A good friend let me know that a beloved senior citizen in her neighborhood was nearing the end of her life. She urged me to visit her so that I might catch a glimpse of her mature stature and significance, even though she had already lost great pieces from her aging body. I am writing here about a Katalpa tree, estimated to be as much as one hundred years old.
When it was planted on East Bay Drive circa 1920, the main thoroughfare that leads out of town here in Olympia, was nothing like its paved orderliness of today, nor was the neighborhood a tidy collection of homes overlooking the bay. Cars were coming into their own but some horse-drawn conveyances were still employed, though the competition was clearly trending toward the motor-car. Perhaps the tree was planted in celebration of the end of the Great War, a popular expression of remembrance and looking forward to a new world.
Originally, Katalpas (also spelled with a “c”) were found primarily in Midwestern forests but settlers may have brought them here as reminders of former homes; now they are a popular nursery tree. They are a rapidly growing ornamental tree that soon produces a sizable canopy of giant heart-shaped leaves. As the tree grows, it twists its trunk and some branches, creating a dramatic and distinctive shape. After several years of growth it begins to put forth showy and fragrant white blossoms that remind some observers of irises or trumpets every spring. Hummingbirds are drawn to the blooms like magnets. As the season progresses, these flowers develop into long bean-like seed pods. There is always something of interest happening with these trees!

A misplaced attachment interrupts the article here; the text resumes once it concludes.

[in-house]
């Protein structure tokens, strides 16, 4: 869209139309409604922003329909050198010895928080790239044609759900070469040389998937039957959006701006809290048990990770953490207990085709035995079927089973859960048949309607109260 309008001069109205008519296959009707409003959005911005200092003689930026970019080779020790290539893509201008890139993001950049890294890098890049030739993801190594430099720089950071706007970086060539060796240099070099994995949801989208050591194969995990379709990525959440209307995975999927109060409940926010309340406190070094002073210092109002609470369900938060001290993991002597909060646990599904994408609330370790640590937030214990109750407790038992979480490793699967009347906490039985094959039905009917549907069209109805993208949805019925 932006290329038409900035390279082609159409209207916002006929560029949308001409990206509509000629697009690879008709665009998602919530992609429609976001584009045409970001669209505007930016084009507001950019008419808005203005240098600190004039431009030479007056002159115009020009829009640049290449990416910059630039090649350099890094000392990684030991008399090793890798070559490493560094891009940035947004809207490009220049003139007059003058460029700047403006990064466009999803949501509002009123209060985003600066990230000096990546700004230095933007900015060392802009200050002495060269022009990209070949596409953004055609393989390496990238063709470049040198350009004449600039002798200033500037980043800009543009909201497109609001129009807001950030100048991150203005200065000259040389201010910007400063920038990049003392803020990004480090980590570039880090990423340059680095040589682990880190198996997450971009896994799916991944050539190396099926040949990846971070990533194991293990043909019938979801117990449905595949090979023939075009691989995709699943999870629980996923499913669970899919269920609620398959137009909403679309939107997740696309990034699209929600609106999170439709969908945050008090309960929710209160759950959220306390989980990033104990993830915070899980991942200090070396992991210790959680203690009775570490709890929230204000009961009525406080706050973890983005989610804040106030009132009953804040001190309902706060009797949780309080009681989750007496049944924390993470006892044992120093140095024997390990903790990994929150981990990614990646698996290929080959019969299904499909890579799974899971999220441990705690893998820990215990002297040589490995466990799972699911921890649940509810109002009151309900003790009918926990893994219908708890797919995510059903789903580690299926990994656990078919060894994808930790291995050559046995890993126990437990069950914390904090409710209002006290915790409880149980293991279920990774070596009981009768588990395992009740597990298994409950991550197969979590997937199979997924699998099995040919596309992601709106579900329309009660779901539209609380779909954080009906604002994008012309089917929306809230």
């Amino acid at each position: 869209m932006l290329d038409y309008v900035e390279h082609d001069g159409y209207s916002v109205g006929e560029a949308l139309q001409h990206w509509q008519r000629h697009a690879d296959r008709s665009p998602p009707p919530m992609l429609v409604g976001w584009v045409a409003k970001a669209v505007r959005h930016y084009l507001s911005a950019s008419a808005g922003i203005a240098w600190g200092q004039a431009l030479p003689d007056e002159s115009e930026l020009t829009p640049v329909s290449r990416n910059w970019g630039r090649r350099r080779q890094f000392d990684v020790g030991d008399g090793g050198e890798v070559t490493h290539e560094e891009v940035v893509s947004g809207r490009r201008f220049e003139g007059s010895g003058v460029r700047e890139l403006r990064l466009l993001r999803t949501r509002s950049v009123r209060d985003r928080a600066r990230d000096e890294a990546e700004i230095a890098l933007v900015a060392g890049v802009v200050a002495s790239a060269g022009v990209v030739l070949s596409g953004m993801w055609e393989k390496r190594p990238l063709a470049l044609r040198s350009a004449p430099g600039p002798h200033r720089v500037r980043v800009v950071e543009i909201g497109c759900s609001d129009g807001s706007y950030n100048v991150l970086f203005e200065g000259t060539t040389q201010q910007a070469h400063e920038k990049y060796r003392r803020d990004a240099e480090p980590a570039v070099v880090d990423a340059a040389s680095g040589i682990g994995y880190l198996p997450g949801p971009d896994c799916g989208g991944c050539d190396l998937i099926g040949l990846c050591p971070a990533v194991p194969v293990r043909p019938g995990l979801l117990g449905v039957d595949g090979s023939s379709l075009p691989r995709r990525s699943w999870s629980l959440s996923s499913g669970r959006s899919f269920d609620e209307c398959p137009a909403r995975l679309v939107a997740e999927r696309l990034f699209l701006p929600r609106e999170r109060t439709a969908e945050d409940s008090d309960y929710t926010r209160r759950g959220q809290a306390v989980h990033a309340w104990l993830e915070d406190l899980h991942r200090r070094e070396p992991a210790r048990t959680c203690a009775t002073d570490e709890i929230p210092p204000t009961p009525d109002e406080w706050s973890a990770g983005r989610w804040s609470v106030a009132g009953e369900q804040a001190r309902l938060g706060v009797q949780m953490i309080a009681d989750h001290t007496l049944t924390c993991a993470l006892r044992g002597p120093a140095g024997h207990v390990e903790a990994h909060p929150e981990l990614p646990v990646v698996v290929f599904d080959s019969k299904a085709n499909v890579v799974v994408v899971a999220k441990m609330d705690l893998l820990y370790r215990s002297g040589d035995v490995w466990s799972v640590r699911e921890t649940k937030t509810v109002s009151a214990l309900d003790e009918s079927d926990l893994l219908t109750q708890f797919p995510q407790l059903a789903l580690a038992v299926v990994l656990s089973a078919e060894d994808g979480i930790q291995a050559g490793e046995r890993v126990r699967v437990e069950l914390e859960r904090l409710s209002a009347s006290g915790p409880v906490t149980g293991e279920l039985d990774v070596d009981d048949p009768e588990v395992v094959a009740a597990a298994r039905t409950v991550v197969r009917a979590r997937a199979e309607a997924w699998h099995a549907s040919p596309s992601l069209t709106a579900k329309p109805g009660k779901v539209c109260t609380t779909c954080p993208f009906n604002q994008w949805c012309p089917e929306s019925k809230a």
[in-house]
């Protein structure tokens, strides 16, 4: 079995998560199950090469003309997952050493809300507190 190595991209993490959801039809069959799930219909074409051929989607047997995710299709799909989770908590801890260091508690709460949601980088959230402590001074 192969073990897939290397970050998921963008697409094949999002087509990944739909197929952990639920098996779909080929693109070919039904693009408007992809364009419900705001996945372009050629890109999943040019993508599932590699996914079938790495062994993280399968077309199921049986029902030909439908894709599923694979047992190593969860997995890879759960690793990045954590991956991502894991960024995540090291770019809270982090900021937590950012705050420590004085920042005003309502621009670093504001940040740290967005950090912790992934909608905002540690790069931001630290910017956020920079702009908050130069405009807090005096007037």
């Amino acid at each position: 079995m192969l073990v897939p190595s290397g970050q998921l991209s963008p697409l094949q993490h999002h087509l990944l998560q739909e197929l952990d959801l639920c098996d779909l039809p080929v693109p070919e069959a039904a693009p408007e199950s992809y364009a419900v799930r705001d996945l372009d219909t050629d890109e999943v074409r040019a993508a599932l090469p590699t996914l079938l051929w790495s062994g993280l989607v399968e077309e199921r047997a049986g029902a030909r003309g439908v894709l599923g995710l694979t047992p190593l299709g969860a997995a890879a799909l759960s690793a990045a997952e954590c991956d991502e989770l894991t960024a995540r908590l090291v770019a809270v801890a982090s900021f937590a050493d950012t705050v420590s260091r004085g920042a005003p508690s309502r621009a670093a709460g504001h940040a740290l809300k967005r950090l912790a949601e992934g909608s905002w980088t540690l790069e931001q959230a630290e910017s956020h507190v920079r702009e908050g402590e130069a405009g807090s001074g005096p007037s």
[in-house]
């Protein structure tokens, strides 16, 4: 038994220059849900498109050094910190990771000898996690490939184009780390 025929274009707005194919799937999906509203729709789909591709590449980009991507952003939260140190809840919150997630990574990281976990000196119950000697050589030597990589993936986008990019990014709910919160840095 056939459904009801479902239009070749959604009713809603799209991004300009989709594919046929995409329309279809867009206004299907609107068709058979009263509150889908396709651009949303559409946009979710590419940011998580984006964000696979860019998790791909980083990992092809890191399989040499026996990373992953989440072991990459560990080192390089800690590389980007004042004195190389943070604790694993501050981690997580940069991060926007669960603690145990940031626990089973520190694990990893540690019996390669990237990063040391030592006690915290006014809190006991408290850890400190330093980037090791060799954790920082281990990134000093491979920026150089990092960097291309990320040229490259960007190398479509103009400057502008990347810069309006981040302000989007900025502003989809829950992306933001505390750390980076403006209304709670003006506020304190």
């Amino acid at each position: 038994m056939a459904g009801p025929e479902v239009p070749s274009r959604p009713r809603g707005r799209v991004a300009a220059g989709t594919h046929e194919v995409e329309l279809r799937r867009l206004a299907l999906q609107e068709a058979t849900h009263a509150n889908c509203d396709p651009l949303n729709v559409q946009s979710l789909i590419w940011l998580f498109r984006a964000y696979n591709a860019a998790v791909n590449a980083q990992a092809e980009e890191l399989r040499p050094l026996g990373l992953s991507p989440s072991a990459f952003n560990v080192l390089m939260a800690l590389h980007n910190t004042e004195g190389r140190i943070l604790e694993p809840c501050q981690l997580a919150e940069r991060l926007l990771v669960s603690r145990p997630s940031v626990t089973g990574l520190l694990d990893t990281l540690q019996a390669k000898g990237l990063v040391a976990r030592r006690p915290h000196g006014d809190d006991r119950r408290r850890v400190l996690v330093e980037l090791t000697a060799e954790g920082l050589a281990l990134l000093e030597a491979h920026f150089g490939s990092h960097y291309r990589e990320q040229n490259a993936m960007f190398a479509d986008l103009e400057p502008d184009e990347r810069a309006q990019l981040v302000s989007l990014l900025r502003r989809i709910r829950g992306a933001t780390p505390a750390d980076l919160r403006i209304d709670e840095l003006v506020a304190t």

If you are lucky enough to have one in your garden or neighborhood it is bound to capture your attention and affection. But like all living beings, these trees cannot grace our views forever. It will be sorely missed, its majestic spread has seen so much history and it has touched so many lives. My friend was surprised but heartened that so many passers-by have left notes of condolence and respect for the grand lady of the neighborhood. Trees can be such a presence in our lives, their place in the canopy not to be taken for granted. I’m glad I was able to visit her before it was too late to take note of this important being.